You'll also have to notice that you can't charge the tablet by plugging it on a computer's USB port, no matter being USB 2.0 and 3.0.
All other 8-inch Bay Trail tablets actually suffer from this exact same limitation; as a result, it may be a limitation of Intel's platform itself.
You can however buy some additional (and complex) wired solution, consisting of several adapters and cables, if you need to recharge the tablet while using a USB device.
This cabling, not really portable, should be thus dedicated to home usage only.
The recharge rate, with an always-on screen set with maximum brightness, using Dell's bundled AC adapter (2 A), is 33% in 2 hours, and, as such, you'll need 6 hours to completely charge it. An amount of time which can be heavily reduced simply by turning the screen off (sleep) and disabling wireless network adapters.
The Dell Venue 8 Pro, like most tablets on the market, does not use any active (fan) cooling system, and only relies on passive cooling.
In real usage, the tablet seems to handle heating properly, as you can only observe a small warm spot in the upper-right hand corner (behind the front camera), after rather intensive use (games), and it never reaches any critical level.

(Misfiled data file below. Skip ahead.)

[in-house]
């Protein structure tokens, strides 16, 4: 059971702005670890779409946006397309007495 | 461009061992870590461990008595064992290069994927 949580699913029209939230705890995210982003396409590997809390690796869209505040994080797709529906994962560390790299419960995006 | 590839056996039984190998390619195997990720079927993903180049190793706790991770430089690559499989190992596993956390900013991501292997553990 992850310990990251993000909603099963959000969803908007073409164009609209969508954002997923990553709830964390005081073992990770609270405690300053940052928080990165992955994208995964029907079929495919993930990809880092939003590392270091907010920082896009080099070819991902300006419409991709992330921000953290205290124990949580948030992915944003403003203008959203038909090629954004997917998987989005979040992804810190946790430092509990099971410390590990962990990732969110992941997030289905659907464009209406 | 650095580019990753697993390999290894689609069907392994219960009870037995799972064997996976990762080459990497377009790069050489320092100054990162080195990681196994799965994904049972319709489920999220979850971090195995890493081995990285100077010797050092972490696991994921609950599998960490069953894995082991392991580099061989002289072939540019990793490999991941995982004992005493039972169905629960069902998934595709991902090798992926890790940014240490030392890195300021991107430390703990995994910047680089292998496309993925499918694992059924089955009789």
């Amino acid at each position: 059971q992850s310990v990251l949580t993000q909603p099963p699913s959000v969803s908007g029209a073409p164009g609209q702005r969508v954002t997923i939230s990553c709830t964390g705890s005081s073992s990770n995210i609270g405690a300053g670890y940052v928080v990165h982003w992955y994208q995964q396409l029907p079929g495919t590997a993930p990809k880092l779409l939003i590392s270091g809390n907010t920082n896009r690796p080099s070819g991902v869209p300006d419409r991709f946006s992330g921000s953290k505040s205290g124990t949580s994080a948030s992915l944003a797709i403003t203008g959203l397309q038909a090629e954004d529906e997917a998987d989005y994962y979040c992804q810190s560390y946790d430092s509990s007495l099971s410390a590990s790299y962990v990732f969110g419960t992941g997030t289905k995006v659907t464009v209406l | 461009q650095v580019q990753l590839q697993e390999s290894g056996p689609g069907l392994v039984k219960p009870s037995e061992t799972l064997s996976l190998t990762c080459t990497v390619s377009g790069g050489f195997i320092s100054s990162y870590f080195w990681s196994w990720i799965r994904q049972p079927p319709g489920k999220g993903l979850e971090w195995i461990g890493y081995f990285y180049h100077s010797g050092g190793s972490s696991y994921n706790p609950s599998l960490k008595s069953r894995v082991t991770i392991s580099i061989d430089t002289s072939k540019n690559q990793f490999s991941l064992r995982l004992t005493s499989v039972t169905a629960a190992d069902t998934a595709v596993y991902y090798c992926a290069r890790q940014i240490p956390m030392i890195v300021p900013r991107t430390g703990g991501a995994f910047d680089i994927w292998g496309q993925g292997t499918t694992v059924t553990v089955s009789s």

Which remains excellent, even more when compared to an aluminum tablet like the iPad, which immediately redirects any heat to the outside of the tablet... reaching your hands more than easily!
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Unfortunately, the Dell Venue 8 Pro does not provide dedicated HDMI video output. If you want to use an external monitor or TV with this tablet, you'll have to choose between two alternative solutions.
To connect the Venue 8 Pro on an external display, you'll have to choose between:
If you don't own any Miracast-compatible device, you can purchase a Miracast-compatible adapter, which you'll then connect, through a wired connection (usually, an HDMI cable) on a standard display (computer monitor or TV).
I chose this solution to extend the display of the Venue 8 Pro to a non-Miracast compatible TV.